against Zedillo’s efforts to solve the
dispute in January, causing the presi
dent to appear weak.
“It is very important that did not
happen in Jalisco,” said Jaime
Sanchez Susarrey, a political colum
nist and professor at the University of
Gore defends surgeon general pick
NASHVILLE, Tenn. — Striking
back Monday in the row over Presi
dent Clinton’s surgeon general nomi
nee, Vice President A1 Gore called
Dr. Henry Foster Jr. the victim of an
anti-abortion campaign to intimidate
Congress. “We’re not going to let the
extremists win,” he declared.
But critics of the Tennessee obste
trician showed no sign of easing up.
House Speaker Newt Gingrich said
in Georgia, “I think he’s going to be
very hard to confirm. I think it’s
going to be a very embarrassing set of
In Washington, White House press
secretary Mike McCurry acknowl
edged, “We have our work cut out for
President Clinton left the strong
talk to his officials, saying only that
the controversy was not distracting
him from other work and that he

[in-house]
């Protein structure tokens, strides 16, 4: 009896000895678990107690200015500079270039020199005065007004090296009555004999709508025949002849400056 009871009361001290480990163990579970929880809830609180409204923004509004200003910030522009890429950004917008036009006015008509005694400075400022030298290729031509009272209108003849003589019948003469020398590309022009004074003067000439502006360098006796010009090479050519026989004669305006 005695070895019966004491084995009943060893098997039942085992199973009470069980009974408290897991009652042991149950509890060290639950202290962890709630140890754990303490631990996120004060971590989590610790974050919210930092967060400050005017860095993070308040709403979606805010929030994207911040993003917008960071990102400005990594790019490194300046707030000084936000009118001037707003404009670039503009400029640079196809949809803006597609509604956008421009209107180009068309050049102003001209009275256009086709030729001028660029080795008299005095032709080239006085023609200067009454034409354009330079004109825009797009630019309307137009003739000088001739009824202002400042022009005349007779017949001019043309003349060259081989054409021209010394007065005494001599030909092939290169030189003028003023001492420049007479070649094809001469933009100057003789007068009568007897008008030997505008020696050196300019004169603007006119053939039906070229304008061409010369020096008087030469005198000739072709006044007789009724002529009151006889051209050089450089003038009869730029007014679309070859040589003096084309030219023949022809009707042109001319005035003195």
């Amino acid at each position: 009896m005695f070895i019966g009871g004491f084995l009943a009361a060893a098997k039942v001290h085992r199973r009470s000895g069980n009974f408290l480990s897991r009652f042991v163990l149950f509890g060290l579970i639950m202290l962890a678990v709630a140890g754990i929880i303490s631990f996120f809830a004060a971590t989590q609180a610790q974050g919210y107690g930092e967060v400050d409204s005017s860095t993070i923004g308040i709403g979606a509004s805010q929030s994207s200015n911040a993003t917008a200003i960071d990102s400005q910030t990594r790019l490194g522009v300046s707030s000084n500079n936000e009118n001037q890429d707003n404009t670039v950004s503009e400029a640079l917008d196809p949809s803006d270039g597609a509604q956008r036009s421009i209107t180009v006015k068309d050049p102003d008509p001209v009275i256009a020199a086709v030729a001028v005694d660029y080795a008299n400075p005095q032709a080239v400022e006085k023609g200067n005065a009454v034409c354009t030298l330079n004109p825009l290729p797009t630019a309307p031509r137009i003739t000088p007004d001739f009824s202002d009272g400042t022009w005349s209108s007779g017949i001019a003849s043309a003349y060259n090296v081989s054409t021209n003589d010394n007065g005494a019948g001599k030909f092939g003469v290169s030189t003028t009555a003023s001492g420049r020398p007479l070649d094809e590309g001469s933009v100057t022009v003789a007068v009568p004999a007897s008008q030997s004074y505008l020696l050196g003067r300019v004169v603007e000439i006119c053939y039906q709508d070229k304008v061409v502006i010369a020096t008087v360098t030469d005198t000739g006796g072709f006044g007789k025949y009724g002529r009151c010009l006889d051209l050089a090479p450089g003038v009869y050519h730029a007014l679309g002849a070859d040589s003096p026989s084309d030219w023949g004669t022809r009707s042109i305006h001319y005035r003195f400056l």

expected Foster to be confirmed if he
is considered “by a fair-minded Sen
Senate hearings are expected next
month with a confirmation vote to
While most nominees are held
from public, view until their confir
mation hearings, Foster has defended
himself in a medical school speech,a
newspaper article and a national tele
vision interview.
Gore stepped up the White House
campaign to emphasize the doctor’s
efforts to reduce teen-age pregnancy
among inner-city youths. Foster’s “I
Have a Future” program teaches self
esteem and urges youths to abstain
from sex.
Fewer unwanted pregnancies
would mean fewer abortions, Gore
Asked for his position on abor
tion, Foster said, “Safe, legal and
Foster has said he performed 39
abortions and supervised a drug trial
in which 55 more women ended their
pregnancies after moving to Tennes
see in the 1970s. The White House
angered some lawmakers, including
Democrats, by twice understating the
number of abortions performed by
The nomination ran into more
trouble when it was disclosed that
Foster had performed hysterectomies